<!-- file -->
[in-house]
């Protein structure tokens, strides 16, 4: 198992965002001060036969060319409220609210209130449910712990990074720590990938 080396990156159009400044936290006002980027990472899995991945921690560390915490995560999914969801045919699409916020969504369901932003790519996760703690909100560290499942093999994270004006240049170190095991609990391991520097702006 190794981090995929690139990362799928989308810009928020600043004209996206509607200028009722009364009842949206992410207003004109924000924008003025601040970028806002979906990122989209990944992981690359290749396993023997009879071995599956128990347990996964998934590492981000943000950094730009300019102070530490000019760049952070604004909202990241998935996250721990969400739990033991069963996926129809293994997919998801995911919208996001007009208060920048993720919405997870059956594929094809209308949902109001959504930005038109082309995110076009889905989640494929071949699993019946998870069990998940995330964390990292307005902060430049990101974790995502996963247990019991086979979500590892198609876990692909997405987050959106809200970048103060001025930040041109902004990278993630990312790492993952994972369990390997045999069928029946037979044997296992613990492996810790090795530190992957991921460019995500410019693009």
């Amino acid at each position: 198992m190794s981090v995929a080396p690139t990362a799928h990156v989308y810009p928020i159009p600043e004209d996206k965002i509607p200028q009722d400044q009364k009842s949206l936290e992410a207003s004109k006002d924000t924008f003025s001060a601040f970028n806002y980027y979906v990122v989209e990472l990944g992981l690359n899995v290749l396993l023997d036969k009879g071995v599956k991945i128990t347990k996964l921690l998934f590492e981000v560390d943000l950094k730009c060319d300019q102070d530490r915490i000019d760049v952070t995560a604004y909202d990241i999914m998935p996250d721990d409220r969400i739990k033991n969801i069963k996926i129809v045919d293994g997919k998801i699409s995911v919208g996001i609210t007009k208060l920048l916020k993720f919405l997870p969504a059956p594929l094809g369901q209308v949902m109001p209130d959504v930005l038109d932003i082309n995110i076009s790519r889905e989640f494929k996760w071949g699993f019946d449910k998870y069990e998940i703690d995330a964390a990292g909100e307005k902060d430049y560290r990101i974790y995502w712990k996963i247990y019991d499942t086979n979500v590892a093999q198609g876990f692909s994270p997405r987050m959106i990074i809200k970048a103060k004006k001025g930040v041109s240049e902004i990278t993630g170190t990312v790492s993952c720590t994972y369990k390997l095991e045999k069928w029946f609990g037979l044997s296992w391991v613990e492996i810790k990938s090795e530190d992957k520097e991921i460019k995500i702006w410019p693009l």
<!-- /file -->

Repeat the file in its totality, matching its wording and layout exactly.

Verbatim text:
[in-house]
């Protein structure tokens, strides 16, 4: 198992965002001060036969060319409220609210209130449910712990990074720590990938 080396990156159009400044936290006002980027990472899995991945921690560390915490995560999914969801045919699409916020969504369901932003790519996760703690909100560290499942093999994270004006240049170190095991609990391991520097702006 190794981090995929690139990362799928989308810009928020600043004209996206509607200028009722009364009842949206992410207003004109924000924008003025601040970028806002979906990122989209990944992981690359290749396993023997009879071995599956128990347990996964998934590492981000943000950094730009300019102070530490000019760049952070604004909202990241998935996250721990969400739990033991069963996926129809293994997919998801995911919208996001007009208060920048993720919405997870059956594929094809209308949902109001959504930005038109082309995110076009889905989640494929071949699993019946998870069990998940995330964390990292307005902060430049990101974790995502996963247990019991086979979500590892198609876990692909997405987050959106809200970048103060001025930040041109902004990278993630990312790492993952994972369990390997045999069928029946037979044997296992613990492996810790090795530190992957991921460019995500410019693009």
């Amino acid at each position: 198992m190794s981090v995929a080396p690139t990362a799928h990156v989308y810009p928020i159009p600043e004209d996206k965002i509607p200028q009722d400044q009364k009842s949206l936290e992410a207003s004109k006002d924000t924008f003025s001060a601040f970028n806002y980027y979906v990122v989209e990472l990944g992981l690359n899995v290749l396993l023997d036969k009879g071995v599956k991945i128990t347990k996964l921690l998934f590492e981000v560390d943000l950094k730009c060319d300019q102070d530490r915490i000019d760049v952070t995560a604004y909202d990241i999914m998935p996250d721990d409220r969400i739990k033991n969801i069963k996926i129809v045919d293994g997919k998801i699409s995911v919208g996001i609210t007009k208060l920048l916020k993720f919405l997870p969504a059956p594929l094809g369901q209308v949902m109001p209130d959504v930005l038109d932003i082309n995110i076009s790519r889905e989640f494929k996760w071949g699993f019946d449910k998870y069990e998940i703690d995330a964390a990292g909100e307005k902060d430049y560290r990101i974790y995502w712990k996963i247990y019991d499942t086979n979500v590892a093999q198609g876990f692909s994270p997405r987050m959106i990074i809200k970048a103060k004006k001025g930040v041109s240049e902004i990278t993630g170190t990312v790492s993952c720590t994972y369990k390997l095991e045999k069928w029946f609990g037979l044997s296992w391991v613990e492996i810790k990938s090795e530190d992957k520097e991921i460019k995500i702006w410019p693009l």